2013 targets
I've been using one of those heart rate monitors throughout which is a kind of way to measure input. My next foray is into 'Watts' which is a measure of output and I'll see how that works over the coming months.

I haven't really got started properly yet this year because of little bike issues - I am slightly amazed that a short term unused bike has managed to pick up a couple of minor glitches. Fortunately there are others to pick from so I'm still cycling. So far its 87 miles this year, so it's a bit of a look uphill at the moment.

Friday, 4 January 2013

starting windows again?

Windows 8
I've obtained a replacement for the little PC laptop that died a couple of days ago. It came with Windows 8 on the desktop.

What I've found with this Windows 8 'Modern UI' aka 'Metro' interface, is that it's quite good if you want to concentrate on single tasks which take over the whole screen. Great for use with a tablet, phone or interactive television type environment.

However, this clean big button interface falls down for someone like me who is used to working with several things open at once.

Take the internet browser as an example. In Windows 8, it can easily be fired up in a kind of 'sealed unit' mode where it takes over the whole desktop. It is very clean and simple to use and would no doubt appeal to a certain type of user.

But if you are used to working with Word and dipping in and out of the browser and maybe a spreadsheet to check things, then it's not as convenient. I also find that every so often I carelessly bump the cursor against a screen edge and after popping up the so-called 'charms' it can flip back into single focus mode.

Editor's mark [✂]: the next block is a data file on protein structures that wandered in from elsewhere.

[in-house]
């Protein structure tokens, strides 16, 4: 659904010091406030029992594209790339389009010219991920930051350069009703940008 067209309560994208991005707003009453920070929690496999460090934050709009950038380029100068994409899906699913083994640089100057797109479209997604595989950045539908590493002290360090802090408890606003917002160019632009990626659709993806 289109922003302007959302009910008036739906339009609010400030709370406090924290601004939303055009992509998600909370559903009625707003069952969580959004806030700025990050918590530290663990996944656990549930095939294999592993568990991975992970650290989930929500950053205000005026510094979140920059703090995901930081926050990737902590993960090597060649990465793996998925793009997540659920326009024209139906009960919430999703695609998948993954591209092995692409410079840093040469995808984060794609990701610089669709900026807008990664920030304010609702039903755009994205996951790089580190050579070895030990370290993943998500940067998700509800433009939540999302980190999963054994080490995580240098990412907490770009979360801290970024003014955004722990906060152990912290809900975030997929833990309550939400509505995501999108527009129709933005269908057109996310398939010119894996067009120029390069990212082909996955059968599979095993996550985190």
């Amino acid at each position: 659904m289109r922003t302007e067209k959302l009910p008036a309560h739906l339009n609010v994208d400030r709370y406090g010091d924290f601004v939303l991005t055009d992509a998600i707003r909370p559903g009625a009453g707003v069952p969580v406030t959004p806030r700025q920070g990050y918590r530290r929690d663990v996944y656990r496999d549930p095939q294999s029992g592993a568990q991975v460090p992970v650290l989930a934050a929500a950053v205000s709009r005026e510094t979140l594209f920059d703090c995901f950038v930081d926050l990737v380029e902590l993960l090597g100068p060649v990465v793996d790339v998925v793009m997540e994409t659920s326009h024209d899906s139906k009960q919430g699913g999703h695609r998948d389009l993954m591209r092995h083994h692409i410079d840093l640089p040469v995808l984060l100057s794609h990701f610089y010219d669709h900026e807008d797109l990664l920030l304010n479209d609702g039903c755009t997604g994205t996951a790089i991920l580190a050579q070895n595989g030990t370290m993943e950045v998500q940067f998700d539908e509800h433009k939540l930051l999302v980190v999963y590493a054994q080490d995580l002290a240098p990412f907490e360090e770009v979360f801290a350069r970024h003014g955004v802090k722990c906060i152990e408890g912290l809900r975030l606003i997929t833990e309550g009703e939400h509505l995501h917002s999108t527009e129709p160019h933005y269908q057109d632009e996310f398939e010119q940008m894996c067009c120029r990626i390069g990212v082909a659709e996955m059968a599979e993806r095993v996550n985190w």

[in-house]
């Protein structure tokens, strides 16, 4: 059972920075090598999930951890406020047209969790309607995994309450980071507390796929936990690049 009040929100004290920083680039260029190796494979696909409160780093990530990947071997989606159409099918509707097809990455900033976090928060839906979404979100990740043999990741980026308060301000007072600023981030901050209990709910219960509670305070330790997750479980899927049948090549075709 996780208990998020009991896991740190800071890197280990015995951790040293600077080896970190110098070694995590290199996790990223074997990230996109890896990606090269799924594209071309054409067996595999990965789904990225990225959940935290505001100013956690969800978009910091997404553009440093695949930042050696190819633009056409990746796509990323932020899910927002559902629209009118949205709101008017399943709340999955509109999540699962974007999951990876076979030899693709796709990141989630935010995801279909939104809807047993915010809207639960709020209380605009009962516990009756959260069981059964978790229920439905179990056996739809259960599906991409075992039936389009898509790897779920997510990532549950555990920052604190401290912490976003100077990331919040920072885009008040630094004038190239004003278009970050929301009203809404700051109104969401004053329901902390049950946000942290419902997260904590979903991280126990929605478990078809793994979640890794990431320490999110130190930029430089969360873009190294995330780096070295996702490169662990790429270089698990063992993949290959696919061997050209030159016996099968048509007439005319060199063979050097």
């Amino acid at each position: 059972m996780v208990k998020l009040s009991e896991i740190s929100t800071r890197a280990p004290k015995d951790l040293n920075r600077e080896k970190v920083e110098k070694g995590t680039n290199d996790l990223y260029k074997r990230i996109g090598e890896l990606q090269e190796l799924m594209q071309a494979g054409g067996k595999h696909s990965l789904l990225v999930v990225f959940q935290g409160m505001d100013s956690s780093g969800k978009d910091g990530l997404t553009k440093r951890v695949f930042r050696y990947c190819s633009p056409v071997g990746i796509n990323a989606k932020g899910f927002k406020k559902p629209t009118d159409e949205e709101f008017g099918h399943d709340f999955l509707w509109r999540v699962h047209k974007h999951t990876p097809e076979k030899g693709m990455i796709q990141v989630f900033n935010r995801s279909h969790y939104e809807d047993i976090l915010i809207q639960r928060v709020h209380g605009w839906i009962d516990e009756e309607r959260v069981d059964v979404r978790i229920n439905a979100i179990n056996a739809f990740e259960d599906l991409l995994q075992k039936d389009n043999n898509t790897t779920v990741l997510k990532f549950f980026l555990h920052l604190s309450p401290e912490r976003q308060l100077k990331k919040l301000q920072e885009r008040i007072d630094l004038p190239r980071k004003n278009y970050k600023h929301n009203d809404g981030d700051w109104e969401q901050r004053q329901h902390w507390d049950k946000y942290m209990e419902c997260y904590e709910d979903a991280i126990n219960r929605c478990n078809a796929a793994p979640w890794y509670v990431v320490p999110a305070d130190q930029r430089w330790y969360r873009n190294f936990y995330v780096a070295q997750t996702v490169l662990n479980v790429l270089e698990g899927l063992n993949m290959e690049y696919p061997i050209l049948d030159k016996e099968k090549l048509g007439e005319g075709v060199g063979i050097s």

I have a simple (and some would say Luddite) fix. I have re-installed the Start button onto Windows 8. That way I can run Windows 8 but when I want to I can bypass the Metro interface and use Windows in the traditional manner, with multiple applications open on the desktop. I don't think I'm alone with this approach.

Microsoft appears to have removed the original Windows code related to the Start Menu. I can see that this makes sense for a touch screen / Surface kind of interface, but I wonder how it will play out for more conventional laptops and desktop systems?

It's hard to estimate precisely, but some of us have been using Windows interfaces for many years and we get used to how to do things. This can create a frustration when a familiar approach is no longer available.

Maybe a start button return for Windows 9?

Thursday, 3 January 2013

broken windows

driving home for Christmas
Well, we are all progressively getting back to work.

My additional (failed) domestic task for yesterday was also to take down the external sparkling lights as rashbre central returns to its normal operating state.

I had a couple of irritants along the way which deflected me from my purpose.

This included the first technological failure of 2013, when the quietest household PC stopped working. It's only used for modest duties but now it's flashing lights refuse to come on at all and the whole device lies inert.

I've tried all of the usual remove power, remove battery, use a replacement power supply, reset the hardware type things but it looks as if something on the motherboard has died.

I googled the failure on the internet and it seems to be quite a common occurrence. I have already surrendered to the inevitability of buying a replacement machine rather than attempting to repair this particular piece of hardware.

So now for the new flashing lights of the slightly mysterious Windows 8...

Wednesday, 2 January 2013

Tuesday, 1 January 2013

Reset the counters for 2013

new dawn from space
Time to press the reset buttons again for another fine year.